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One of the topics discussed at Valley Beit Midrash’s Oct. 9 opening event – which featured the organization’s new director, Rabbi Shmuly Yanklowitz, interviewing Jerry Silverman, president and chief executive officer of The Jewish Federations of North America about “The Future of American Judaism: Challenges & Opportunities in the 21st Century” – was the results of the recent Pew survey, “A Portrait of Jewish Americans,” which was released on Oct. 1.

Rabbi Shmuly Yanklowitz, left, interviews Jerry Silverman, president and CEO of the Jewish Federations of North America, at Valley Beit Midrash's opening event on Oct. 9. Photo by Joel Zolondek

Rabbi Shmuly Yanklowitz, left, interviews Jerry Silverman, president and CEO of the Jewish Federations of North America, at Valley Beit Midrash’s opening event on Oct. 9.
Photo by Joel Zolondek

Many of the survey results have been widely reported (Click here to check it out for yourself). Silverman, who has served as JFNA’s president for the past five years, called the survey, the first Jewish population study since 2000, “an amazing gift to the Jewish community because data is knowledge.”

But how can we use this data?

“What we need to do is listen,” Silverman said.

“We need to listen to those who are opting out,” he said. “We’ve got to be great listeners.” He called the Pew survey “a gift we have to use.”

Because the release of this important data is so recent, community leaders will need some time to digest what it means for their own community. “There is no one-size-fits-all” strategy, Silverman said.

So how will the Valley’s Jewish community use this information?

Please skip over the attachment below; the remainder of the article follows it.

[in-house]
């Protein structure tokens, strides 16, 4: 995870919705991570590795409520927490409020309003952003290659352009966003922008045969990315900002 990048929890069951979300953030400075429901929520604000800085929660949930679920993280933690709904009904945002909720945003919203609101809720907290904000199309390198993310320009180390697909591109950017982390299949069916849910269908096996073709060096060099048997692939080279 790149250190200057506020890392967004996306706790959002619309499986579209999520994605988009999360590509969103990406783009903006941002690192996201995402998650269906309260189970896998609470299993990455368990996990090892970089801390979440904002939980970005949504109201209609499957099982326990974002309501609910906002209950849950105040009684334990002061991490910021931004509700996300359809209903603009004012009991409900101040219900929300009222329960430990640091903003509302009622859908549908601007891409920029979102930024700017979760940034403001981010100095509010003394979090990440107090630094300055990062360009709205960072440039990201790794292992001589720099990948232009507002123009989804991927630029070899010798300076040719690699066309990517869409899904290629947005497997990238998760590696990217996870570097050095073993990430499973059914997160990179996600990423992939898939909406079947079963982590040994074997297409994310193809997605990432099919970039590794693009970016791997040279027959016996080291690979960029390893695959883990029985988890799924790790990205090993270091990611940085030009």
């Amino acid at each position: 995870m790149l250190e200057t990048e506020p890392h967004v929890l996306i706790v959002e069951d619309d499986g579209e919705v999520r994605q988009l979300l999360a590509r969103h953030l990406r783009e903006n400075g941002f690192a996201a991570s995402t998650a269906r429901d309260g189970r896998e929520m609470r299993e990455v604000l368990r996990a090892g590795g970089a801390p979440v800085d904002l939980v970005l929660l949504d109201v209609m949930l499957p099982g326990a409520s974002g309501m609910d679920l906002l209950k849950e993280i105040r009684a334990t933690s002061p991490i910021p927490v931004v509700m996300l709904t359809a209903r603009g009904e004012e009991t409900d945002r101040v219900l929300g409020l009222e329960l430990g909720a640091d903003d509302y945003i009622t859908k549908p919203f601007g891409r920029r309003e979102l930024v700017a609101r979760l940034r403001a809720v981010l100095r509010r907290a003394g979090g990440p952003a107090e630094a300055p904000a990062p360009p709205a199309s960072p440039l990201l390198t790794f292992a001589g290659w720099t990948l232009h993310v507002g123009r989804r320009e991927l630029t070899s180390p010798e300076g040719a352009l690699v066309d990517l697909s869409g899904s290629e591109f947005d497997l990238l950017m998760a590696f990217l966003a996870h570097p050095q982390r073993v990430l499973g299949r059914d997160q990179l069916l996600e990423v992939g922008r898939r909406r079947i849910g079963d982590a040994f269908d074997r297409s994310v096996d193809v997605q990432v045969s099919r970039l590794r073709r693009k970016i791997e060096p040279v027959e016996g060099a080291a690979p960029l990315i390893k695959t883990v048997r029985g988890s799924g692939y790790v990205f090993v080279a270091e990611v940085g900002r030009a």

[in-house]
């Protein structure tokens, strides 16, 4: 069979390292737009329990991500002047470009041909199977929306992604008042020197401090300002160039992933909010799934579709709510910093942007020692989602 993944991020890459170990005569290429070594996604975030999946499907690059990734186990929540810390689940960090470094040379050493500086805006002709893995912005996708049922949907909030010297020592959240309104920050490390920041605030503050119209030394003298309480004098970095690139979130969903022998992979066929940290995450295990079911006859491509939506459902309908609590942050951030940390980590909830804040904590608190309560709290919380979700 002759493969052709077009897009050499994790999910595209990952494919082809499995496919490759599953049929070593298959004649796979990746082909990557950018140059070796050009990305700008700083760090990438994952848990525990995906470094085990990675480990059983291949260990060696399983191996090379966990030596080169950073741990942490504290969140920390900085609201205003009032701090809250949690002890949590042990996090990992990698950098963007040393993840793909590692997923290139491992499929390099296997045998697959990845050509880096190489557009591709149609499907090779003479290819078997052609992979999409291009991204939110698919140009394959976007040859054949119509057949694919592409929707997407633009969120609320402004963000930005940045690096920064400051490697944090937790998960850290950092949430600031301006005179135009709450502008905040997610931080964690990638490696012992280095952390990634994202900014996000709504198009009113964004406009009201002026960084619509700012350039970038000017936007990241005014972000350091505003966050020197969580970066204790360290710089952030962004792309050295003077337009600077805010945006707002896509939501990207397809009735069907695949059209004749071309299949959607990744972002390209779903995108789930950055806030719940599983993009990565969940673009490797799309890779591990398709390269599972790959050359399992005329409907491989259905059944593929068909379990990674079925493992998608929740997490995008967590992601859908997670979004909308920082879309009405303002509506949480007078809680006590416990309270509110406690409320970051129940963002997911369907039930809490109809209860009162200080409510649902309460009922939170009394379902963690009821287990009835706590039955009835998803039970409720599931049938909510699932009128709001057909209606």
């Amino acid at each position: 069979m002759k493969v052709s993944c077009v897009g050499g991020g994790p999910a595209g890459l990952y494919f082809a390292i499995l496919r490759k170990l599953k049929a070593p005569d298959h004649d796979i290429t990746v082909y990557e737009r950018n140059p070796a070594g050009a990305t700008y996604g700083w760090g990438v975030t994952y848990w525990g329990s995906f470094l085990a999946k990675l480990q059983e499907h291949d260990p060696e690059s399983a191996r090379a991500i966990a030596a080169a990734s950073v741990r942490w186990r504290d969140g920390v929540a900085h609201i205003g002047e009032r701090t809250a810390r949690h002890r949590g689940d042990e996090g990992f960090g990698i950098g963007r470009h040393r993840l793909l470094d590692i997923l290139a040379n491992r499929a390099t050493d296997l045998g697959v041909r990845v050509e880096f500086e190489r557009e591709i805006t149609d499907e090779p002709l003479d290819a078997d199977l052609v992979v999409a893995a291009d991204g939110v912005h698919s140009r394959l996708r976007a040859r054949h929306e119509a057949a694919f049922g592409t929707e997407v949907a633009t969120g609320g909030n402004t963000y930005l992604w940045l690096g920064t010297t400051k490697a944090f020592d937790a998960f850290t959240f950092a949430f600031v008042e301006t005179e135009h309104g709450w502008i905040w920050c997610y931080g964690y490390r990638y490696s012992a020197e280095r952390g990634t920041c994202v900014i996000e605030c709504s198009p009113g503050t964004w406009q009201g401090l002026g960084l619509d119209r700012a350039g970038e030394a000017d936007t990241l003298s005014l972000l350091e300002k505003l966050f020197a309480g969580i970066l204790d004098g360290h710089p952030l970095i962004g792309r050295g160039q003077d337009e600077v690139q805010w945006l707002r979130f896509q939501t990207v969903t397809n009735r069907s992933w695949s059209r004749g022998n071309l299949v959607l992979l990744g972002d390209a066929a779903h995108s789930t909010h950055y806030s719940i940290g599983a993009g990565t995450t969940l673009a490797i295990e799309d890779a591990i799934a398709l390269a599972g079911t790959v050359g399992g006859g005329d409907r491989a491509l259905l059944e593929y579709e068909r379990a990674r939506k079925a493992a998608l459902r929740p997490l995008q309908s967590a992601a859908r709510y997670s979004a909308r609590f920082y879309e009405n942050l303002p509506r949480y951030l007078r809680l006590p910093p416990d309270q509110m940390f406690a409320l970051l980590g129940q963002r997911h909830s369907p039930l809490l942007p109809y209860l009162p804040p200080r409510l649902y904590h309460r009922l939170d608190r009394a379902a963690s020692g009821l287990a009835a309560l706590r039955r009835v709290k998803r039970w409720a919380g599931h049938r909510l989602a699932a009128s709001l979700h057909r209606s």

Here at Jewish News, we see our role in the community as a way to facilitate conversation between all the many groups with all their varying missions. In each issue, we aim to deliver, well, Jewish news – in an interesting, accurate format.

Although the Valley’s Jewish community is so spread out, our cyber community is available to anyone with an Internet connection. In addition to the Jewish News’ Facebook, LinkedIn, Pinterest and Twitter feeds, the conversation can continue on the Jewish News website, jewishaz.com, through its new comment feature. Keep it civil, please; comments will be moderated.

Our website’s new interactive, searchable calendar is now also available. Synagogues and organizations are encouraged to create an account and submit their own events (this is in addition to the weekly calendar in the print issue). Since space isn’t limited on the online calendar, there’s no limit on how far in advance events can be posted.

Lastly, have you visited the Jewish News’ mobile website? Now you can continue the conversation on any of your mobile devices, anywhere you are.

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